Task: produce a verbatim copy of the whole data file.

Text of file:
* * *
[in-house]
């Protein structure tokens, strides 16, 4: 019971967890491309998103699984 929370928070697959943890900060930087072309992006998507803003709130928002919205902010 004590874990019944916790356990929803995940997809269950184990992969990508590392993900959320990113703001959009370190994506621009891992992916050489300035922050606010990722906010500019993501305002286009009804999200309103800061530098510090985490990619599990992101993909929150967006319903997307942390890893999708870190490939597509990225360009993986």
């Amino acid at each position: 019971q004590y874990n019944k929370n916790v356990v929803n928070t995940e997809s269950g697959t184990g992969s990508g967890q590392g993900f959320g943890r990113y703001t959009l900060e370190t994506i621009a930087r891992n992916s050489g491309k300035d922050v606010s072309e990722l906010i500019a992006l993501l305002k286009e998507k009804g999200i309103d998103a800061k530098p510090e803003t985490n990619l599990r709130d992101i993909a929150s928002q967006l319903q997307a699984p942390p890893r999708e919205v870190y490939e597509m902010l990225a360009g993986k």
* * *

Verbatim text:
[in-house]
């Protein structure tokens, strides 16, 4: 019971967890491309998103699984 929370928070697959943890900060930087072309992006998507803003709130928002919205902010 004590874990019944916790356990929803995940997809269950184990992969990508590392993900959320990113703001959009370190994506621009891992992916050489300035922050606010990722906010500019993501305002286009009804999200309103800061530098510090985490990619599990992101993909929150967006319903997307942390890893999708870190490939597509990225360009993986």
């Amino acid at each position: 019971q004590y874990n019944k929370n916790v356990v929803n928070t995940e997809s269950g697959t184990g992969s990508g967890q590392g993900f959320g943890r990113y703001t959009l900060e370190t994506i621009a930087r891992n992916s050489g491309k300035d922050v606010s072309e990722l906010i500019a992006l993501l305002k286009e998507k009804g999200i309103d998103a800061k530098p510090e803003t985490n990619l599990r709130d992101i993909a929150s928002q967006l319903q997307a699984p942390p890893r999708e919205v870190y490939e597509m902010l990225a360009g993986k």